Volunteer Teresa Knutson coordinates the historic clothing exhibits. She holds a degree in Costume and Textile Design with graduate work in Costume and Textile History. Beginning in 2006, Teresa has inventoried all of the clothing and textiles in the collection, cataloguing over 230 historic garments.
Teresa’s credits include volunteer experience at the Minneapolis Institute of Arts, the Keeler Tavern in Ridgefield, CT and the Rocky Mountain Quilt Museum in Golden, CO. For 10 years, she was a seamstress and patternmaker for the Minnesota Opera Company.
Mentioning black in regards to fashion today conjures up the little black dress, although the concept of the little black dress is slightly less than a hundred years old. In fact, black has cycled in and out of fashion throughout the history of western civilizations. Because black symbolizes death and darkness, it was originally adopted by the Egyptians and Greeks for mourning clothing. Black absorbs all colors, only reflecting darkness, so some identify it as a color and others think it isn’t a color, but like all colors, black suggests different meanings in different cultures and different times.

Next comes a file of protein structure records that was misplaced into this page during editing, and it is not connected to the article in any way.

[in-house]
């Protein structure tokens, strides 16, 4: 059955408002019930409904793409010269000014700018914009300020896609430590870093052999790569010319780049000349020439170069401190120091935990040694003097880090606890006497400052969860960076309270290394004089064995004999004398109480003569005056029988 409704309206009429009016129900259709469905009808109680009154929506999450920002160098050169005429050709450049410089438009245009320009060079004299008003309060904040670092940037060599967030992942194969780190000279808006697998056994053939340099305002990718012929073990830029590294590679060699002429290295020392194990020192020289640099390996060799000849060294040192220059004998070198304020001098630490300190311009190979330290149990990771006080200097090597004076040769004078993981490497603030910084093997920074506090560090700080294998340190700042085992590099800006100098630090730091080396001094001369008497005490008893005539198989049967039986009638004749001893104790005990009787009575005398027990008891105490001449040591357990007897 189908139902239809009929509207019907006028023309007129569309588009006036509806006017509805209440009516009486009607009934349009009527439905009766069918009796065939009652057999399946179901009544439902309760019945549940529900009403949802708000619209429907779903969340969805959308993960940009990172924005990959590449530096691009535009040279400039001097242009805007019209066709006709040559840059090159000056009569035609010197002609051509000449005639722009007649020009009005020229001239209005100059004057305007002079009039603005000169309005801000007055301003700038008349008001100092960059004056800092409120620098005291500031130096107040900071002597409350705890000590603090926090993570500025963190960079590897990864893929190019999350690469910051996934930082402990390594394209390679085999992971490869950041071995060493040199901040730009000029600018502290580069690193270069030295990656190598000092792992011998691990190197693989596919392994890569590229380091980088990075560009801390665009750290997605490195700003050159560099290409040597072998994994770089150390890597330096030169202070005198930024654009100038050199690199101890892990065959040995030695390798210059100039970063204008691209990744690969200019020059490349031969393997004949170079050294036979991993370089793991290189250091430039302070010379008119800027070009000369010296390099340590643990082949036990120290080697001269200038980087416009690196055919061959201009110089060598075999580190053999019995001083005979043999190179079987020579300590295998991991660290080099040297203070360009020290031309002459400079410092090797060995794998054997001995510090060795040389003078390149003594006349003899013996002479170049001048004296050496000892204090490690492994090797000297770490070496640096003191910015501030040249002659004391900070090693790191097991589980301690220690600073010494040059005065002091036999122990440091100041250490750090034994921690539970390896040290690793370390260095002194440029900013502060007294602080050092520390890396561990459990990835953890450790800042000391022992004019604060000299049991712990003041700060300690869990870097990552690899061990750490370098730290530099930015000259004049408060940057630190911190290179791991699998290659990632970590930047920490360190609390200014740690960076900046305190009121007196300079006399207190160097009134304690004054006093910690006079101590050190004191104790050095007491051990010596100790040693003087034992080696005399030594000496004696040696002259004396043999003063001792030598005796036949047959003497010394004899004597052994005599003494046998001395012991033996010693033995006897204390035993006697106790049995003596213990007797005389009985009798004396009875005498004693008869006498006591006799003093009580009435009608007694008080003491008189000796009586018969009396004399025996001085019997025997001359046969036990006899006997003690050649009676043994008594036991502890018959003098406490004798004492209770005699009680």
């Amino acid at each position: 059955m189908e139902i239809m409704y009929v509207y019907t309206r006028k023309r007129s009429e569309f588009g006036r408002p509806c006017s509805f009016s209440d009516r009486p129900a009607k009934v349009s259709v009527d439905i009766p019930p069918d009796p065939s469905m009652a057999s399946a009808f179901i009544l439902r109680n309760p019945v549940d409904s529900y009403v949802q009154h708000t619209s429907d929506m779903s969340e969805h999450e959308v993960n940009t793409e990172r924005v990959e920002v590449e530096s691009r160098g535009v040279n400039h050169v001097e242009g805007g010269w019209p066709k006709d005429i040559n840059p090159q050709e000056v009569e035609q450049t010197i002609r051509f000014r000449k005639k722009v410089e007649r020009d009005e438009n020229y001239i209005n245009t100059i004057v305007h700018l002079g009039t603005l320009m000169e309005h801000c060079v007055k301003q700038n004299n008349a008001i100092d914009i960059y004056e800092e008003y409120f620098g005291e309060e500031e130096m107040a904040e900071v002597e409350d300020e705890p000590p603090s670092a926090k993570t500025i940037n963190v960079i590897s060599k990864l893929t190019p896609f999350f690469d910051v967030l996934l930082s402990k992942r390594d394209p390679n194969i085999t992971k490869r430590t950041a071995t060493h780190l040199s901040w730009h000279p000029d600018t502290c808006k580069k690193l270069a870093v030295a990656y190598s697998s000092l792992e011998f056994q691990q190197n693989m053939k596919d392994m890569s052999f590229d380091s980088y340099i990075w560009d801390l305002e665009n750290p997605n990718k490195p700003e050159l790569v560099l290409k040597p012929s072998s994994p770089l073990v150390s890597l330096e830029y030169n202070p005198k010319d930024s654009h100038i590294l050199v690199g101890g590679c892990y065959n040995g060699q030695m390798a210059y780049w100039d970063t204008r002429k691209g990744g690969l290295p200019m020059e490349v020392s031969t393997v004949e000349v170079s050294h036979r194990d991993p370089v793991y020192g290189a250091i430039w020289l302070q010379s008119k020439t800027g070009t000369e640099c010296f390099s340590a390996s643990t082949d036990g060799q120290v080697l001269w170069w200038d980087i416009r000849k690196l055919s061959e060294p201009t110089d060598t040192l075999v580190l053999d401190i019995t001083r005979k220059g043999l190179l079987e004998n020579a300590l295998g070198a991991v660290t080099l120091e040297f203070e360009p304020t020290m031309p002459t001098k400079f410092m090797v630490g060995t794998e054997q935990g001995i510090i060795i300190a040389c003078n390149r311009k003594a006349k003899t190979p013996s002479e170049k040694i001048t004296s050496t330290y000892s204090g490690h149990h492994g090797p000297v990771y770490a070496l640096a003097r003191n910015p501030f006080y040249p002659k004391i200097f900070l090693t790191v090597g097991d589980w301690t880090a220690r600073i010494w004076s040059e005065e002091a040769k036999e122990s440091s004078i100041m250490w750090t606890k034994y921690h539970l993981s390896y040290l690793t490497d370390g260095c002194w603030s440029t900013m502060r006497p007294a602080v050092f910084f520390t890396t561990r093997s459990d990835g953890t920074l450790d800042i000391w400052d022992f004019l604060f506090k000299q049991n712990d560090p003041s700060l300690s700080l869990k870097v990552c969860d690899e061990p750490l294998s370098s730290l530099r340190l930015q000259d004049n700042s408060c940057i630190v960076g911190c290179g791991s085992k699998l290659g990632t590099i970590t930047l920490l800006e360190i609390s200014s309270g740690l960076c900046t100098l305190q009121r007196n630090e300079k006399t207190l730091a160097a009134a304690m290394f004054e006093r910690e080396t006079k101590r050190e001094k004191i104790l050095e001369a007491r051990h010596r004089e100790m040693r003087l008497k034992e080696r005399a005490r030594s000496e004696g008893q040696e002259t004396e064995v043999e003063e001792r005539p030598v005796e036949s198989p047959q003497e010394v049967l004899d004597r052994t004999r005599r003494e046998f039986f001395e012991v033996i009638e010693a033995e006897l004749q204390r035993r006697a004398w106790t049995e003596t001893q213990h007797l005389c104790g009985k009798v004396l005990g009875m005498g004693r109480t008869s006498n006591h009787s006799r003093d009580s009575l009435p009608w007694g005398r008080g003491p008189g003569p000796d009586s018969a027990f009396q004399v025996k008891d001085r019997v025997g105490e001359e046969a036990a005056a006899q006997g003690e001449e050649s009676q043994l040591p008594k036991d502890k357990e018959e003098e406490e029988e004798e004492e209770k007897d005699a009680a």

This exhibit includes 15 examples of women’s attire, one child’s dress, and one example of men’s formalwear representing fashions from the 1890’s to the 1950’s.
Written by Teresa Knutson
•When worn by someone in mourning, black conveys sorrow and grief. •When worn by the working classes and servants, black conveys plainness and frugality. •When worn by the clergy, black conveys piety. •When worn by witches, black conveys mysticism and/or wickedness. •When worn by judges, black conveys integrity and intellect. •When worn by beatniks, punks, and goths, black conveys nonconformity and rebellion. •When worn as men’s or women’s formal evening wear, black conveys elegance and sophistication.